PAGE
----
Somersault's HTML Guide
This page was a sub-page of Somersault's Tech Forum. It was last updated on June 9, 2009 and is presented here as a useful guide to using HTML on web-boards. Somersault was a long time participant on BoyChat and well known within the boylove community.
This page last updated June 9, 2009
This document has been prepared as a response to inquiries about using HTML on chat boards, particularly Somersault's Lounge, Tech Forum and other similar boards.
HTML (HyperText Markup Language) allows some fairly complex text formatting. When you view a message or response on a chat board, you are viewing an HTML document. HTML "tags" control how the message will look on your screen. That said, it's important to note that the message will look a little different on each individual's screen, because:
This last can be very important in some cases, though the HTML used by the chatboards is quite simple and will be correctly interpreted by all modern browsers.
With this in mind, there are several simple rules that you can follow to make your messages stand out a bit from the rest, or to use emphasis where needed. Please; this document is NOT an HTML primer, it is intended only for this very limited application.
HTML Post (Opera widget)
Since Pad-O-Rama, previously recommended on this page, no longer seems to be available, there's an alternative you can use (if you use the Opera browser). It's called HTML Post and is designed expressly for generating forum-compatible HTML posts. While it doesn't support all the tags shown in this document, it does the basic ones and is very easy to use.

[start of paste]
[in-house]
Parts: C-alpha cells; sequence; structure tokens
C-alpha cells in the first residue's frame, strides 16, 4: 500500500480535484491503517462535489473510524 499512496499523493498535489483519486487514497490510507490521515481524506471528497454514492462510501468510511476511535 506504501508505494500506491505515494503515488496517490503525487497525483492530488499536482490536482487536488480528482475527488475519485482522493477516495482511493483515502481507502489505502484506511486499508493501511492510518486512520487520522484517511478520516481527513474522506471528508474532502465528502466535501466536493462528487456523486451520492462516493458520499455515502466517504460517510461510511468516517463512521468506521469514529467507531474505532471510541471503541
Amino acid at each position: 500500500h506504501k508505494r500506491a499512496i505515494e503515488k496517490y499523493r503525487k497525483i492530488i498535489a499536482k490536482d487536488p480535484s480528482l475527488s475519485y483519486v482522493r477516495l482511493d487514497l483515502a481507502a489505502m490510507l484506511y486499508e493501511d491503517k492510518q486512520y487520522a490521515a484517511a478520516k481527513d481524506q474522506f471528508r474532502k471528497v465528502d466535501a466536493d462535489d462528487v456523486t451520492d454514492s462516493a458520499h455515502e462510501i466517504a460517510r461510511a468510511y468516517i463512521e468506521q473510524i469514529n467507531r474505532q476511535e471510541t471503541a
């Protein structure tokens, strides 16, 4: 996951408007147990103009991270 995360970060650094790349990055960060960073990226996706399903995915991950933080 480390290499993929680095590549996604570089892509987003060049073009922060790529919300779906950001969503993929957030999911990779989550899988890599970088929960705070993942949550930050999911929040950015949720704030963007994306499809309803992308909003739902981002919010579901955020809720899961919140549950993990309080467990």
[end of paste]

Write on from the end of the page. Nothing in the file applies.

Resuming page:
You'll need to be using Opera 9.whatever, which you can find at Opera and once you've installed this (very nice) browser, you can use the menu item to find widgets, and click and install HTML Post.
Preparing your text
Two options here; you can work directly in the input message box while you are online, or you can use an offline editor and then cut and paste. I do both, depending on the length of the post.
No matter how you prepare the text, there are a few things you should know. First of all, just type your text normally without pressing ENTER needlessly. You do NOT have to break your text up into lines; that's the job of the browser. Indeed, you MUST not break your text up into lines (unless you're writing a poem, for example). Why? Because everyone will use a different font size and window size, and the line length that is appropriate for you may not be correct for anyone else.
If you do attempt to do your own line breaks, either of two things will happen:
Don't Lose It!
From time to time you'll see howls on the chat board from people who have spent ages composing a message, then lost it. This seems to happen in several ways:
The only trick here is to choose a suitable editor. You want to use one that does NOT automatically put CR's (carriage returns; what you get when you press ENTER) at the end of every line. Simple editors, like Notepad, do this and are not suitable.